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Opec move puts US shale in tight spot
[NEW YORK] In taking no action on production on Thursday, Opec did the opposite of what it usually does. It effectively rubber-stamped a supply glut that already has sent prices plunging.
But to many analysts, the cartel's seeming enthusiasm for lower crude oil prices was not really all that surprising. Rather, the tactic made sense in light of an American shale boom that has put Opec on the defensive.
"Opec is all in and will continue to flood the globe with oil in an effort to bury the US shale oil producer," said Phil Flynn, senior market analyst at the Price Futures Group.
"It is an all-out production war and it is game on, all the barrels are on the table and for Opec it is life or death." US oil prices tumbled more than US$7 (S$9.12) on Friday, sinking to US$66.15 a barrel, the lowest level since September 2009, following an Opec meeting that one research firm called a "watershed" moment.
Equity investors also pummeled the sector, hitting giants like ExxonMobil (-4.5 per cent) and Chevron (-5.5 per cent). Also falling were oil services companies like Halliburton (-10.9 per cent) and Nabors Industries (-12.9 per cent), as well as shale producers Continental Resources (-19.9 per cent) and EOG Resources (-7.8 per cent).
Despite the carnage, US oil industry officials brushed off suggestions the American shale boom will die.
"It's certainly a test, but it's certainly not an exit," said Fred Lawrence, a vice president at the Independent Petroleum Association of America.
The Opec move comes amid a multi-year US energy boom that has transformed America's energy picture and the global petroleum market as a whole.
The United States has lifted daily oil production by more than 40 per cent since 2006, igniting a debate about allowing US oil exports and rendering the US a worthy competitor to petroleum kingpins Saudi Arabia and Russia as the world's biggest petroleum producer.
In the oil market, the increased supplies from the US has offset the effects of political strife in leading oil-producing countries and pressured prices at a time when global economic growth is slowing.
Faced with a roughly 35 per cent drop in oil prices since June, the Organization of the Petroleum Exporting Countries Thursday could have cut its 30 million barrels per day production ceiling or at least promised to stop overproducing.
Instead, the cartel effectively stood pat as powerful members like Saudi Oil Minister Ali al-Naimi talked of how he expected the oil market to "stabilise itself eventually." The manuever appeared to be another example of a producer orchestrating "good sweating," a tactic employed since the days of Rockefeller in the late 19th century to flood the market to pressure less-efficient competitors.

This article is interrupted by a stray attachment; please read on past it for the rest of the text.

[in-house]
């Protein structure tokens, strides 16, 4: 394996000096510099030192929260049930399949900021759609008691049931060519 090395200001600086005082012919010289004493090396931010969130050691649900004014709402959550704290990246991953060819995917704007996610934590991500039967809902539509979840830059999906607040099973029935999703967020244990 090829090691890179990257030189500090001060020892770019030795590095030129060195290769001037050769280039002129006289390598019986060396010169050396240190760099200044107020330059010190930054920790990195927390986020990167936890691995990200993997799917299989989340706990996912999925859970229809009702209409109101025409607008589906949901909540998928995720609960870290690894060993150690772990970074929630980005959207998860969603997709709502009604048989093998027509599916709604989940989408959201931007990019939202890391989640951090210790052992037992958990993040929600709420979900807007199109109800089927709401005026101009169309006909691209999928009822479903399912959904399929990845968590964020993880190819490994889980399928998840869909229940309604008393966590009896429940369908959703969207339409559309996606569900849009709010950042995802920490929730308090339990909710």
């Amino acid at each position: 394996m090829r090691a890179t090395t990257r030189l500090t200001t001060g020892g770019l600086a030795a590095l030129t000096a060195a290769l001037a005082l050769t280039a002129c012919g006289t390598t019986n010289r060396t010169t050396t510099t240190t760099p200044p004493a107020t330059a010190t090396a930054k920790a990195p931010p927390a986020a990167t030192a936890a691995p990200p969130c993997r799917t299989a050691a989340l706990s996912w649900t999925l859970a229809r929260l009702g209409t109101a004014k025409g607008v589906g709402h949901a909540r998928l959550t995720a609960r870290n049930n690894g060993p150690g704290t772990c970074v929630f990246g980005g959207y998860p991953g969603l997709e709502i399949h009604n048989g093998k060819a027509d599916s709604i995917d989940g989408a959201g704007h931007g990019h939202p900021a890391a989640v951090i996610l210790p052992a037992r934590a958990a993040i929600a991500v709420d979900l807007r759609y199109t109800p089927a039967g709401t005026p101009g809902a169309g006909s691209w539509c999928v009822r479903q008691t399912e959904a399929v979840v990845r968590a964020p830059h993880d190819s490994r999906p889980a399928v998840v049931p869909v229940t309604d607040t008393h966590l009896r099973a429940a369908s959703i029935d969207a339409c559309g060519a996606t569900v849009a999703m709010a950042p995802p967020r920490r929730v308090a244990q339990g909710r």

Thursday's Opec decision was "a watershed for the oil market," Barclays analysts said in a research note that predicted oil inventories would continue to swell through the fourth quarter and into 2015, owing to a 1.49 million barrels per day increase in non-Opec supply next year.
"Opec is clearly signaling that it will no longer bear the burden of market adjustment alone and this decision puts the onus on other producers, especially US tight oil to adjust as well." Barclays headlined the note, "Over to you, America." A note from Morgan Stanley similarly warned the oil market could be entering a "new paradigm" and predicted the move would immediately curtail US and global energy investment.
Mr Lawrence of IPAA agreed that US producers would cut back in light of the changed outlook. He predicted the US rig count for oil projects could fall about 200-300 from 1,572 in the coming weeks.
"A lot of companies are going to be adjusting their capex (capital expenditures) programs over the next two weeks," he said.
Mr Lawrence said some higher-cost drilling will likely be curtailed in key shale regions like the Bakken in North Dakota and the Tuscaloosa Trend in Louisiana.
But in other cases, such as the Permian Basin, many leading independents have stronger finances than is widely thought. Also, many US companies rely on revenues from production of natural gas, whose prices are not directly influenced by Opec's action. And companies are bringing down production costs with improved technology, Lawrence said.
Mr Lawrence said Opec's move would affect less-efficient US companies, but would not derail the industry as a whole.
"It'll be a challenge that'll make our producers stronger," he said.